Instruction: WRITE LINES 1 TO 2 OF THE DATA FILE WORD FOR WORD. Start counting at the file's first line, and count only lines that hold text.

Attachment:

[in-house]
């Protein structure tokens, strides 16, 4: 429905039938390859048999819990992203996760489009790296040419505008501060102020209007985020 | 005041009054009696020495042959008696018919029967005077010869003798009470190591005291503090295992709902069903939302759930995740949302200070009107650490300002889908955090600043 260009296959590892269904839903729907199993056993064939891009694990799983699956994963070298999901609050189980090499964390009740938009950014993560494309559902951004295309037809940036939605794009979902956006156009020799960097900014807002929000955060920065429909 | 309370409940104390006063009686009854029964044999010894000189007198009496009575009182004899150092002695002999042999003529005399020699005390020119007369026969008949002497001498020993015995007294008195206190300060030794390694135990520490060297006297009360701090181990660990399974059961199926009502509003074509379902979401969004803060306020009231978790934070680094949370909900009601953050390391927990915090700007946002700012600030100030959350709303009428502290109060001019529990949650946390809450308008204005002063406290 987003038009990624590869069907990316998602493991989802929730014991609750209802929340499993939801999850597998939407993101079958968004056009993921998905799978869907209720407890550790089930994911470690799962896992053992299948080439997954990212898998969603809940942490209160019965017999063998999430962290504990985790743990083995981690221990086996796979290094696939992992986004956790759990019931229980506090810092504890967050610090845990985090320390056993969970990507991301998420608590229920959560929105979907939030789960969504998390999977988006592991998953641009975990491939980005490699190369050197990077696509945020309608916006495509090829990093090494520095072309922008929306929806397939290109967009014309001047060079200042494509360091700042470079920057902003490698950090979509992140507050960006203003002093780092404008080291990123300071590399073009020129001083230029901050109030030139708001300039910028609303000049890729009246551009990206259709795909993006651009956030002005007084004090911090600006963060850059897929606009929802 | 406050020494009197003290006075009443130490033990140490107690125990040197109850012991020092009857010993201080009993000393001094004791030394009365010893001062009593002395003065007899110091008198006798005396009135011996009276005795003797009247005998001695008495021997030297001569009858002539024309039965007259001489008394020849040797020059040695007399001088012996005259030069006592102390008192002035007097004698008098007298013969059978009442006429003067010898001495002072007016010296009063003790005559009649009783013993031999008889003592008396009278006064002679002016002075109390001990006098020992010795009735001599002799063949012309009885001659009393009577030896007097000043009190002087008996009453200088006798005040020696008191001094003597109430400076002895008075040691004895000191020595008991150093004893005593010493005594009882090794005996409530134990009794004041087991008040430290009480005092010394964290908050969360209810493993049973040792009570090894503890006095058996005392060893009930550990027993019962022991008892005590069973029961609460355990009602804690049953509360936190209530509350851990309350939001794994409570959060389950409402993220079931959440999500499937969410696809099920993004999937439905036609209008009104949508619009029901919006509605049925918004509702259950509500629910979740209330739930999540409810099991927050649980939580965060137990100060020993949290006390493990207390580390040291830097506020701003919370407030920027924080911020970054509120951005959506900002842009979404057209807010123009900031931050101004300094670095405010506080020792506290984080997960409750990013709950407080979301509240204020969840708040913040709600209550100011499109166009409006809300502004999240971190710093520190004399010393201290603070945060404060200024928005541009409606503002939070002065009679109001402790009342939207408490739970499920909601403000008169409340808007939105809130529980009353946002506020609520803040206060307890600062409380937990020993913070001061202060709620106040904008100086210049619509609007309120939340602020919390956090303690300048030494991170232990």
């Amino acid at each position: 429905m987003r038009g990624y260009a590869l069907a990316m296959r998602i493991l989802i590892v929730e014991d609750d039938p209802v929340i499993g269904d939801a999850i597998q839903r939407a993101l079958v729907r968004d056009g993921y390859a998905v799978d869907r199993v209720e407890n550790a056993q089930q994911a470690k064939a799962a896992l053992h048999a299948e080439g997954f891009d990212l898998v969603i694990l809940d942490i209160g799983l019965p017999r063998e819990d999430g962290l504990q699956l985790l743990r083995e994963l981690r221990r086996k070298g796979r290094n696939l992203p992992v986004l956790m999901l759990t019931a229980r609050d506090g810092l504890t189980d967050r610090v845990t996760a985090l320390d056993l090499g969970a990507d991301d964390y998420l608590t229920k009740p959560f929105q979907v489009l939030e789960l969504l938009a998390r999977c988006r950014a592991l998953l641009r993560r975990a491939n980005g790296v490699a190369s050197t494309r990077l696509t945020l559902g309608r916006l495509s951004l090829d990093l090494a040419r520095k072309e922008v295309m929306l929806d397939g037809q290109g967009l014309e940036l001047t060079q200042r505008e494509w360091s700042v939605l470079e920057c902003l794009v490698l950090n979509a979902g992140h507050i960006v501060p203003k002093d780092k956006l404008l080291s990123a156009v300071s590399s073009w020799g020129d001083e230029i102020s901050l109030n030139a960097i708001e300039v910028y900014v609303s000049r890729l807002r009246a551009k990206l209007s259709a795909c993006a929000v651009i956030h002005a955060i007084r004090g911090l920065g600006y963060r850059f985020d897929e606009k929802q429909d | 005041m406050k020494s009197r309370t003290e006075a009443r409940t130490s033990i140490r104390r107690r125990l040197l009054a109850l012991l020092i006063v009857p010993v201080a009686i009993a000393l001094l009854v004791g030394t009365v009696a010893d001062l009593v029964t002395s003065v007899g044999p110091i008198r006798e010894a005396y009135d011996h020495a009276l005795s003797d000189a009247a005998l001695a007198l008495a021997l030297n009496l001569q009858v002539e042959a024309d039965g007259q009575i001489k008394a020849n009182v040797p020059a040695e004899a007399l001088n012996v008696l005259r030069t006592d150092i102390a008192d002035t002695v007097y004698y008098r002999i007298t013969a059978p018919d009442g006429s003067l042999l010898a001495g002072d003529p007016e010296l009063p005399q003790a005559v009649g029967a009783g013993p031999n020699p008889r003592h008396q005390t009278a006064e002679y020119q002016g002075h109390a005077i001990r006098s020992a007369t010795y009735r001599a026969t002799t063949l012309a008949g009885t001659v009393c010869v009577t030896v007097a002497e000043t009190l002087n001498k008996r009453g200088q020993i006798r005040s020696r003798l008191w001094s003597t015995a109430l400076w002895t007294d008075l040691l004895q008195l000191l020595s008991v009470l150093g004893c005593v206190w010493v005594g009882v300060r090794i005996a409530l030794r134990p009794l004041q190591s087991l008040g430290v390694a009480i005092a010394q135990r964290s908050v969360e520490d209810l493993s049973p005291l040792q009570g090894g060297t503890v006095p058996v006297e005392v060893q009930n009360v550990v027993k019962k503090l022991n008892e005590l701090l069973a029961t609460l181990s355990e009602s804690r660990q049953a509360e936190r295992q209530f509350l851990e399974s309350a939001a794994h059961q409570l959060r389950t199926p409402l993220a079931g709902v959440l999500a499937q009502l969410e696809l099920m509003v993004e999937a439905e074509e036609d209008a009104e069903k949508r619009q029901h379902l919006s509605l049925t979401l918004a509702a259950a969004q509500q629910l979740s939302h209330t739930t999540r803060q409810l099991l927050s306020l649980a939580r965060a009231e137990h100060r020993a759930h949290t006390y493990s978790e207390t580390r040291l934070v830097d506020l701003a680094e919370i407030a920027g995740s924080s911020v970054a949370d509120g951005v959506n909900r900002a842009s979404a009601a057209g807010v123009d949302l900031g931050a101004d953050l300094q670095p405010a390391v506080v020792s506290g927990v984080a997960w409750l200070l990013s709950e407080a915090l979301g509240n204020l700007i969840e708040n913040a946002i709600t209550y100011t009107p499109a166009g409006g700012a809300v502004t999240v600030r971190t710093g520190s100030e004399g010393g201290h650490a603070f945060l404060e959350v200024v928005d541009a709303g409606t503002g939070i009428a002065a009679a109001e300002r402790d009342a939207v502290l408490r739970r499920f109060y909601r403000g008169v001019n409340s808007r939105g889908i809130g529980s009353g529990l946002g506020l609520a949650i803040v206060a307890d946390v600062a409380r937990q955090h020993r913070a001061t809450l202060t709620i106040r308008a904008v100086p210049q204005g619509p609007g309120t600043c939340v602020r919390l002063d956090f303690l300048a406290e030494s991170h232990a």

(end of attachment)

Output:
[in-house]
């Protein structure tokens, strides 16, 4: 429905039938390859048999819990992203996760489009790296040419505008501060102020209007985020 | 005041009054009696020495042959008696018919029967005077010869003798009470190591005291503090295992709902069903939302759930995740949302200070009107650490300002889908955090600043 260009296959590892269904839903729907199993056993064939891009694990799983699956994963070298999901609050189980090499964390009740938009950014993560494309559902951004295309037809940036939605794009979902956006156009020799960097900014807002929000955060920065429909 | 309370409940104390006063009686009854029964044999010894000189007198009496009575009182004899150092002695002999042999003529005399020699005390020119007369026969008949002497001498020993015995007294008195206190300060030794390694135990520490060297006297009360701090181990660990399974059961199926009502509003074509379902979401969004803060306020009231978790934070680094949370909900009601953050390391927990915090700007946002700012600030100030959350709303009428502290109060001019529990949650946390809450308008204005002063406290 987003038009990624590869069907990316998602493991989802929730014991609750209802929340499993939801999850597998939407993101079958968004056009993921998905799978869907209720407890550790089930994911470690799962896992053992299948080439997954990212898998969603809940942490209160019965017999063998999430962290504990985790743990083995981690221990086996796979290094696939992992986004956790759990019931229980506090810092504890967050610090845990985090320390056993969970990507991301998420608590229920959560929105979907939030789960969504998390999977988006592991998953641009975990491939980005490699190369050197990077696509945020309608916006495509090829990093090494520095072309922008929306929806397939290109967009014309001047060079200042494509360091700042470079920057902003490698950090979509992140507050960006203003002093780092404008080291990123300071590399073009020129001083230029901050109030030139708001300039910028609303000049890729009246551009990206259709795909993006651009956030002005007084004090911090600006963060850059897929606009929802 | 406050020494009197003290006075009443130490033990140490107690125990040197109850012991020092009857010993201080009993000393001094004791030394009365010893001062009593002395003065007899110091008198006798005396009135011996009276005795003797009247005998001695008495021997030297001569009858002539024309039965007259001489008394020849040797020059040695007399001088012996005259030069006592102390008192002035007097004698008098007298013969059978009442006429003067010898001495002072007016010296009063003790005559009649009783013993031999008889003592008396009278006064002679002016002075109390001990006098020992010795009735001599002799063949012309009885001659009393009577030896007097000043009190002087008996009453200088006798005040020696008191001094003597109430400076002895008075040691004895000191020595008991150093004893005593010493005594009882090794005996409530134990009794004041087991008040430290009480005092010394964290908050969360209810493993049973040792009570090894503890006095058996005392060893009930550990027993019962022991008892005590069973029961609460355990009602804690049953509360936190209530509350851990309350939001794994409570959060389950409402993220079931959440999500499937969410696809099920993004999937439905036609209008009104949508619009029901919006509605049925918004509702259950509500629910979740209330739930999540409810099991927050649980939580965060137990100060020993949290006390493990207390580390040291830097506020701003919370407030920027924080911020970054509120951005959506900002842009979404057209807010123009900031931050101004300094670095405010506080020792506290984080997960409750990013709950407080979301509240204020969840708040913040709600209550100011499109166009409006809300502004999240971190710093520190004399010393201290603070945060404060200024928005541009409606503002939070002065009679109001402790009342939207408490739970499920909601403000008169409340808007939105809130529980009353946002506020609520803040206060307890600062409380937990020993913070001061202060709620106040904008100086210049619509609007309120939340602020919390956090303690300048030494991170232990």